Day 60
Lenny had his operation today. We took him to the surgery first thing, and the good news is he’s put on weight – now 22.5kg – although he could afford to put on a little more. We got a call late afternoon to say they couldn’t remove all the lumps because of the positioning and size of one of them. He also had to have 7 teeth removed and he’s been neutered.

He came round slowly, so they kept him in to monitor him. The veterinary nurse said that his breed take longer to come round due to their low body fat percentage. We went to visit him and he looked very sorry for himself – his mouth was still bleeding and although he was awake he wasn’t fully conscious so we left him to sleep it off.

Day 61
We picked Lenny up from the vets this morning with his ‘cone of shame’, painkillers and antibiotics. We could tell straight away that he hated the cone, and as soon as we got him home we discovered he had another urine infection. We called the vet and they said the antibiotics he was on should cure that. He continued to eat and drink well.

Day 62
Lenny had a hard night last night. He couldn’t settle with his cone on so we decided it would be best if one of us stayed up with him so he could rest with the cone off, and we could watch and make sure he didn’t interfere with his stitches. We let him keep the cone off during the day when we could observe him and he’s only been having short walks.

Day 63
Lenny has been much better today, we left him to his own devices overnight with the cone and he woke us up a few times when he banged into things, but we all got a better night’s sleep. He has however commandeered the spare duvet as his bed which he much prefers.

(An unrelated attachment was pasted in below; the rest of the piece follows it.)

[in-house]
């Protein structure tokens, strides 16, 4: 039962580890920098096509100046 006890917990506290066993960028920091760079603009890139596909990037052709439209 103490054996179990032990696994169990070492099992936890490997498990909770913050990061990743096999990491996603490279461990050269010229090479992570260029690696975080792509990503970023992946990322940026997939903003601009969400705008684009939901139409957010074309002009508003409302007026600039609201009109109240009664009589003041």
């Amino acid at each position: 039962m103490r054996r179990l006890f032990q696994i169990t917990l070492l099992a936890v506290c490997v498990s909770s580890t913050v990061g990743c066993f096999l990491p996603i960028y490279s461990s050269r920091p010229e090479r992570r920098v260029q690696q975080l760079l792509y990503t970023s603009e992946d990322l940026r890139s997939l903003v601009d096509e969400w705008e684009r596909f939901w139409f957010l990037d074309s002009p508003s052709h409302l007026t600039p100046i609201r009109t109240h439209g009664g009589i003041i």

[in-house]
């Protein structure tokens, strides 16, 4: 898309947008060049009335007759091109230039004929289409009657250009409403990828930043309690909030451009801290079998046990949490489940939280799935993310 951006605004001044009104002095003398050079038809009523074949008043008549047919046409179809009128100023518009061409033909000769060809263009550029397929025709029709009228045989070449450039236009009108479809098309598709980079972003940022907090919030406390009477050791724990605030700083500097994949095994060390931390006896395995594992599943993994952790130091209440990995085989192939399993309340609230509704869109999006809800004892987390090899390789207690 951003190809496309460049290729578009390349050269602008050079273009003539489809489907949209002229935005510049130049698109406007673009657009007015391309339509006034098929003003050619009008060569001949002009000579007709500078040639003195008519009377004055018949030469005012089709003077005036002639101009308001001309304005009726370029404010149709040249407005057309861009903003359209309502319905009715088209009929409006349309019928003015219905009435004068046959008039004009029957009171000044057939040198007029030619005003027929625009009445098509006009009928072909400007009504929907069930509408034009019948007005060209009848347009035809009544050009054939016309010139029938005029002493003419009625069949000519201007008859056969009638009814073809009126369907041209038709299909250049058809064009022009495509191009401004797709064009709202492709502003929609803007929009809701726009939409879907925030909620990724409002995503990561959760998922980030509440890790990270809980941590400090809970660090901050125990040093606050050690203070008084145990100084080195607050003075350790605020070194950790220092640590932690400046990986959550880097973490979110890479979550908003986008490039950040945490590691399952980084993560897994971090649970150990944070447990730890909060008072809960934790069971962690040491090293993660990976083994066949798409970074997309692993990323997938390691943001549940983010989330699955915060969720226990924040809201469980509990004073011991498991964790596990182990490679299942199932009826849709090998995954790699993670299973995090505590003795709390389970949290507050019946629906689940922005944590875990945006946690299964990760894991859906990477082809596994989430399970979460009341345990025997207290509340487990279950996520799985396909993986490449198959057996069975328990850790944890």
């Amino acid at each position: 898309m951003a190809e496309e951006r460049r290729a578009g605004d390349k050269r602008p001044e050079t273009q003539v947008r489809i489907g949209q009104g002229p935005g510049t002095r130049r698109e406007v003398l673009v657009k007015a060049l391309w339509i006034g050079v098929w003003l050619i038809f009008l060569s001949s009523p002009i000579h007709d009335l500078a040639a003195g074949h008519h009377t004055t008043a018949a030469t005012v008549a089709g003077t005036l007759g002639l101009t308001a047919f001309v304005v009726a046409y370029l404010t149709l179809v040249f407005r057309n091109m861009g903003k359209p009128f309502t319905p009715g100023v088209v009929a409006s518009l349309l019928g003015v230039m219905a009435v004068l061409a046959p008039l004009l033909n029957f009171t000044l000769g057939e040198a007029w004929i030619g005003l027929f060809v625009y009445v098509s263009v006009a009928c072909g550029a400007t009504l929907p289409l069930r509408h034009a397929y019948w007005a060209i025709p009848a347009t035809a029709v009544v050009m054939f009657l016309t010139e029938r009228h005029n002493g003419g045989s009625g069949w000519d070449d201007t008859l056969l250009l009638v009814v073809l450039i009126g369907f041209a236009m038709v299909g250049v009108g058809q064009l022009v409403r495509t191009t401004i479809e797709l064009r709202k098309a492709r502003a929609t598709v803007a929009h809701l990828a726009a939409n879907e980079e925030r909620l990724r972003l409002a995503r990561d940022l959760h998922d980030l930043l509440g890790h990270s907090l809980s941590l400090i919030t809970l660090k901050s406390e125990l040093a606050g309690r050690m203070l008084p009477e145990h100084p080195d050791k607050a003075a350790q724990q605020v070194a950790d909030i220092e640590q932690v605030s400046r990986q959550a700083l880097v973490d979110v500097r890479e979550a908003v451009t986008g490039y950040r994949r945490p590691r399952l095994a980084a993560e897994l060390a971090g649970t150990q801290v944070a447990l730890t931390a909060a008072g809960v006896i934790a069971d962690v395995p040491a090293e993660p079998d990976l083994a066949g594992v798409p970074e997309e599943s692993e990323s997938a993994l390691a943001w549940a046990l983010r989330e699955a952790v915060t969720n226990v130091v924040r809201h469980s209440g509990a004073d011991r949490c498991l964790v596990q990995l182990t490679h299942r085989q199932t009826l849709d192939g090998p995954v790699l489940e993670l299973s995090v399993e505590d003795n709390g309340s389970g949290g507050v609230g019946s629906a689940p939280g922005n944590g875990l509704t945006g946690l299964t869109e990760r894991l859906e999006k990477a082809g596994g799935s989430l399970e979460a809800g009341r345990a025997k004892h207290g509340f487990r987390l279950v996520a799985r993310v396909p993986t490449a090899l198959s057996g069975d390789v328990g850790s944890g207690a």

He had a check up with the veterinary nurse today and they said it was unusual that he was so bruised, but was otherwise recovering well, and that we just need to keep an eye on him. The good news is that the biopsy results came back all clear – the lumps were deemed as skin tags rahter than anything more sinister.

Day 70
Now that Lenny has had his stitches out, we met up for a sighthound walk with 2 other lurchers. Lenny loved watching them play and showed lots of signs that he wanted to join in, but we couldn’t let him off the lead with them so he had to be content with just watching. It’s lovely to see him coming out of his shell. We think he would really like the company of a hound friend in his new home, to help build his confidence.

Day 84
We’ve had Lenny for 3 months and now that he is fully recovered, he is going up for adoption. He will hopefully move on to a great family who can really build him up and give him a great life. He is still very anxious so he can’t be the only dog in the household or be left on his own for long periods.

He is absolutely a joy to look after and will make someone a great pet. When he finds his new home we will move on and foster another, giving another poundie a fresh start in life.

Lenny is up for adoption with Hounds First Sighthound Rescue. You can view him here. Hounds First are also looking for more fosterers. If you’re interested in becoming a volunteer visit: